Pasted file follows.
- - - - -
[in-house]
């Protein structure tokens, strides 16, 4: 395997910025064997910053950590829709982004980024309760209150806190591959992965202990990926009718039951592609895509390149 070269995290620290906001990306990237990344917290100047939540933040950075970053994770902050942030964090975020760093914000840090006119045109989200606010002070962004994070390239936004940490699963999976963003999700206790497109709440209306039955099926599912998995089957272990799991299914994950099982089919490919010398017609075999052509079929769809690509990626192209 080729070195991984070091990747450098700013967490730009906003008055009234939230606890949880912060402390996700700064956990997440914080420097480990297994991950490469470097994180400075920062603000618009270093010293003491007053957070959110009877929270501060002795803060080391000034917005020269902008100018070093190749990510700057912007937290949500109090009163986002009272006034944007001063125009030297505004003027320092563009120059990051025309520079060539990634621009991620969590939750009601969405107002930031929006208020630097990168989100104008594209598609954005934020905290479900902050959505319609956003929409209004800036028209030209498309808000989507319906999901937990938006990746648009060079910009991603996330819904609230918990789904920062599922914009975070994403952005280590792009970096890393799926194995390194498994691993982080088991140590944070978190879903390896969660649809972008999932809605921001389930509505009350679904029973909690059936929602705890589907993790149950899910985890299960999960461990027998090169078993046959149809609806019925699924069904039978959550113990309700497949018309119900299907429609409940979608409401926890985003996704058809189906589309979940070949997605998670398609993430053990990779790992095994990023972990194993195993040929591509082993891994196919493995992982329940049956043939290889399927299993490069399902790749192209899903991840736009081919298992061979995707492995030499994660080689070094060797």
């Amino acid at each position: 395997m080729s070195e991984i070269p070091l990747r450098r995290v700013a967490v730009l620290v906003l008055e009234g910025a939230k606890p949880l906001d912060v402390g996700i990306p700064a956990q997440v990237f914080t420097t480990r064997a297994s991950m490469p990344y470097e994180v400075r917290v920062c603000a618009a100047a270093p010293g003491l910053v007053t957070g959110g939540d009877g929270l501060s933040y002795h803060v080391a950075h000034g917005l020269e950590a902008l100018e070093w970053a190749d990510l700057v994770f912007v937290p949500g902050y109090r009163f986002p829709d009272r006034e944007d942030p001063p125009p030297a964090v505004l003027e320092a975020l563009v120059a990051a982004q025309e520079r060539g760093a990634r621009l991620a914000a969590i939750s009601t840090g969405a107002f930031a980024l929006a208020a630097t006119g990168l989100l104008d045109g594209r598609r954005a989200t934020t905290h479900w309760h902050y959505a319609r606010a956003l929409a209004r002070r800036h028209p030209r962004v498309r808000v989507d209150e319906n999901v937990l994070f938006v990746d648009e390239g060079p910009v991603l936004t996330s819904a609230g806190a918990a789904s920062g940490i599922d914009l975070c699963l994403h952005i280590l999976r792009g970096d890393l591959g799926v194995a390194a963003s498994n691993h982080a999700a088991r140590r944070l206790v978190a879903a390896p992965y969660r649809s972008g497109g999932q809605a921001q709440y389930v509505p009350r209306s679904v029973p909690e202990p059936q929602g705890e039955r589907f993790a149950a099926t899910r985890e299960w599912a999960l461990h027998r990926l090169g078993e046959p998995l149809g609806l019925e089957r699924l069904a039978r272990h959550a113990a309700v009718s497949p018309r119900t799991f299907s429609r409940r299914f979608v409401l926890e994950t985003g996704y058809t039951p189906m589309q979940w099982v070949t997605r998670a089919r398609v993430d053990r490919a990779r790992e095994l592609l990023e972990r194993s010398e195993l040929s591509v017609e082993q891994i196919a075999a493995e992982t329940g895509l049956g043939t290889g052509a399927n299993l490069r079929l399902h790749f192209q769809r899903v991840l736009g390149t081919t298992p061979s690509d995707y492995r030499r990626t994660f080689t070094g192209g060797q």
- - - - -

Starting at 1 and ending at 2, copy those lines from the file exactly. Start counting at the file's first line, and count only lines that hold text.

[in-house]
């Protein structure tokens, strides 16, 4: 395997910025064997910053950590829709982004980024309760209150806190591959992965202990990926009718039951592609895509390149 070269995290620290906001990306990237990344917290100047939540933040950075970053994770902050942030964090975020760093914000840090006119045109989200606010002070962004994070390239936004940490699963999976963003999700206790497109709440209306039955099926599912998995089957272990799991299914994950099982089919490919010398017609075999052509079929769809690509990626192209 080729070195991984070091990747450098700013967490730009906003008055009234939230606890949880912060402390996700700064956990997440914080420097480990297994991950490469470097994180400075920062603000618009270093010293003491007053957070959110009877929270501060002795803060080391000034917005020269902008100018070093190749990510700057912007937290949500109090009163986002009272006034944007001063125009030297505004003027320092563009120059990051025309520079060539990634621009991620969590939750009601969405107002930031929006208020630097990168989100104008594209598609954005934020905290479900902050959505319609956003929409209004800036028209030209498309808000989507319906999901937990938006990746648009060079910009991603996330819904609230918990789904920062599922914009975070994403952005280590792009970096890393799926194995390194498994691993982080088991140590944070978190879903390896969660649809972008999932809605921001389930509505009350679904029973909690059936929602705890589907993790149950899910985890299960999960461990027998090169078993046959149809609806019925699924069904039978959550113990309700497949018309119900299907429609409940979608409401926890985003996704058809189906589309979940070949997605998670398609993430053990990779790992095994990023972990194993195993040929591509082993891994196919493995992982329940049956043939290889399927299993490069399902790749192209899903991840736009081919298992061979995707492995030499994660080689070094060797």